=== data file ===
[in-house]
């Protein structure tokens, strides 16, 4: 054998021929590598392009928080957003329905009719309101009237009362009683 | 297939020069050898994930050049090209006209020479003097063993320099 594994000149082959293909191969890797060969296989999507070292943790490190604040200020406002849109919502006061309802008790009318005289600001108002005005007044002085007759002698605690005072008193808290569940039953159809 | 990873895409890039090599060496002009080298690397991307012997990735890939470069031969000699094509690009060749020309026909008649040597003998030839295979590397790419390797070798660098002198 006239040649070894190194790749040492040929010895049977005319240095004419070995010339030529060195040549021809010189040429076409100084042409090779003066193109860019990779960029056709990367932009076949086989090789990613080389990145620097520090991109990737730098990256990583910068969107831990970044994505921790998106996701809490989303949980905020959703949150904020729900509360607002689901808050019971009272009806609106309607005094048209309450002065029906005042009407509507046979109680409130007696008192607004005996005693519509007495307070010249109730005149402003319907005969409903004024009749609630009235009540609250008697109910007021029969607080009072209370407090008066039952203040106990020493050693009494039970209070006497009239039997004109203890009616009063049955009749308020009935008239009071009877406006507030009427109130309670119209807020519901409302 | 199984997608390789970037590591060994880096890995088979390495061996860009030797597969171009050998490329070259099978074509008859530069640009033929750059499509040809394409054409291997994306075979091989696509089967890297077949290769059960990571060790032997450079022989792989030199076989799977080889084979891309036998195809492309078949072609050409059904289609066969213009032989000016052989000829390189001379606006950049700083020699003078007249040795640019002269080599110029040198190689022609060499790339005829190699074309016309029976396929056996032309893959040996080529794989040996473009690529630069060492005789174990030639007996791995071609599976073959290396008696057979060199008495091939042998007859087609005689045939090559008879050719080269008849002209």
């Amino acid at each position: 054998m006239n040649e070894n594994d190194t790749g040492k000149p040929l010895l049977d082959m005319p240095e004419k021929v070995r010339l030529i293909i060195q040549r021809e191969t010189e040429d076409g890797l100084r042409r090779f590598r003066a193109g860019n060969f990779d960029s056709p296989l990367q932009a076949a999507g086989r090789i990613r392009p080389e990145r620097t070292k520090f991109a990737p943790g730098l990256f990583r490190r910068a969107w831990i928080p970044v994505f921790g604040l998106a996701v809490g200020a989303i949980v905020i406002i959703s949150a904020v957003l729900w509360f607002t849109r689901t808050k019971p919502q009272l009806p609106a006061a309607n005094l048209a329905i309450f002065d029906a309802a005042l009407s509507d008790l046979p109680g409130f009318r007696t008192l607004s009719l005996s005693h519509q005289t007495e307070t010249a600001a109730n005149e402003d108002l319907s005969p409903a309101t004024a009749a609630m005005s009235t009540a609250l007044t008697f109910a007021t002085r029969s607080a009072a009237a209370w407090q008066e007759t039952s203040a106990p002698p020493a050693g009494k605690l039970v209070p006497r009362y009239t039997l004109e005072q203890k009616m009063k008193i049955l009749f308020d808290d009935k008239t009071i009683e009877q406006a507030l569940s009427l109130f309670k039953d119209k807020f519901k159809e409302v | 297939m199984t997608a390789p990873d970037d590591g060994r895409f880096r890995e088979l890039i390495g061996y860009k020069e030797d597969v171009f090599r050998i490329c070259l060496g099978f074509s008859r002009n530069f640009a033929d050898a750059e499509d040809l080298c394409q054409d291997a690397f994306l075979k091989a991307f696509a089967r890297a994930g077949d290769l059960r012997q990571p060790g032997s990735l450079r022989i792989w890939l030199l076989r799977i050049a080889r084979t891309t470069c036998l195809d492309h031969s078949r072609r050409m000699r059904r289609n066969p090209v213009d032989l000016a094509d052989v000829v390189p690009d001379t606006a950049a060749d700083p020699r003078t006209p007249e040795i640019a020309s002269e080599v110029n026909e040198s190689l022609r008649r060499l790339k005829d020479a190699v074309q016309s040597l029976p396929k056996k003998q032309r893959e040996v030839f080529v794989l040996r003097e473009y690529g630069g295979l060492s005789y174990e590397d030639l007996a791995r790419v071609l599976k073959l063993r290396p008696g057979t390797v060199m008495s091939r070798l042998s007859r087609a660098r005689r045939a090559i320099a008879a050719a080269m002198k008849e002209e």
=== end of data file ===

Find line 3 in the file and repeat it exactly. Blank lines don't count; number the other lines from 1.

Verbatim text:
């Amino acid at each position: 054998m006239n040649e070894n594994d190194t790749g040492k000149p040929l010895l049977d082959m005319p240095e004419k021929v070995r010339l030529i293909i060195q040549r021809e191969t010189e040429d076409g890797l100084r042409r090779f590598r003066a193109g860019n060969f990779d960029s056709p296989l990367q932009a076949a999507g086989r090789i990613r392009p080389e990145r620097t070292k520090f991109a990737p943790g730098l990256f990583r490190r910068a969107w831990i928080p970044v994505f921790g604040l998106a996701v809490g200020a989303i949980v905020i406002i959703s949150a904020v957003l729900w509360f607002t849109r689901t808050k019971p919502q009272l009806p609106a006061a309607n005094l048209a329905i309450f002065d029906a309802a005042l009407s509507d008790l046979p109680g409130f009318r007696t008192l607004s009719l005996s005693h519509q005289t007495e307070t010249a600001a109730n005149e402003d108002l319907s005969p409903a309101t004024a009749a609630m005005s009235t009540a609250l007044t008697f109910a007021t002085r029969s607080a009072a009237a209370w407090q008066e007759t039952s203040a106990p002698p020493a050693g009494k605690l039970v209070p006497r009362y009239t039997l004109e005072q203890k009616m009063k008193i049955l009749f308020d808290d009935k008239t009071i009683e009877q406006a507030l569940s009427l109130f309670k039953d119209k807020f519901k159809e409302v | 297939m199984t997608a390789p990873d970037d590591g060994r895409f880096r890995e088979l890039i390495g061996y860009k020069e030797d597969v171009f090599r050998i490329c070259l060496g099978f074509s008859r002009n530069f640009a033929d050898a750059e499509d040809l080298c394409q054409d291997a690397f994306l075979k091989a991307f696509a089967r890297a994930g077949d290769l059960r012997q990571p060790g032997s990735l450079r022989i792989w890939l030199l076989r799977i050049a080889r084979t891309t470069c036998l195809d492309h031969s078949r072609r050409m000699r059904r289609n066969p090209v213009d032989l000016a094509d052989v000829v390189p690009d001379t606006a950049a060749d700083p020699r003078t006209p007249e040795i640019a020309s002269e080599v110029n026909e040198s190689l022609r008649r060499l790339k005829d020479a190699v074309q016309s040597l029976p396929k056996k003998q032309r893959e040996v030839f080529v794989l040996r003097e473009y690529g630069g295979l060492s005789y174990e590397d030639l007996a791995r790419v071609l599976k073959l063993r290396p008696g057979t390797v060199m008495s091939r070798l042998s007859r087609a660098r005689r045939a090559i320099a008879a050719a080269m002198k008849e002209e």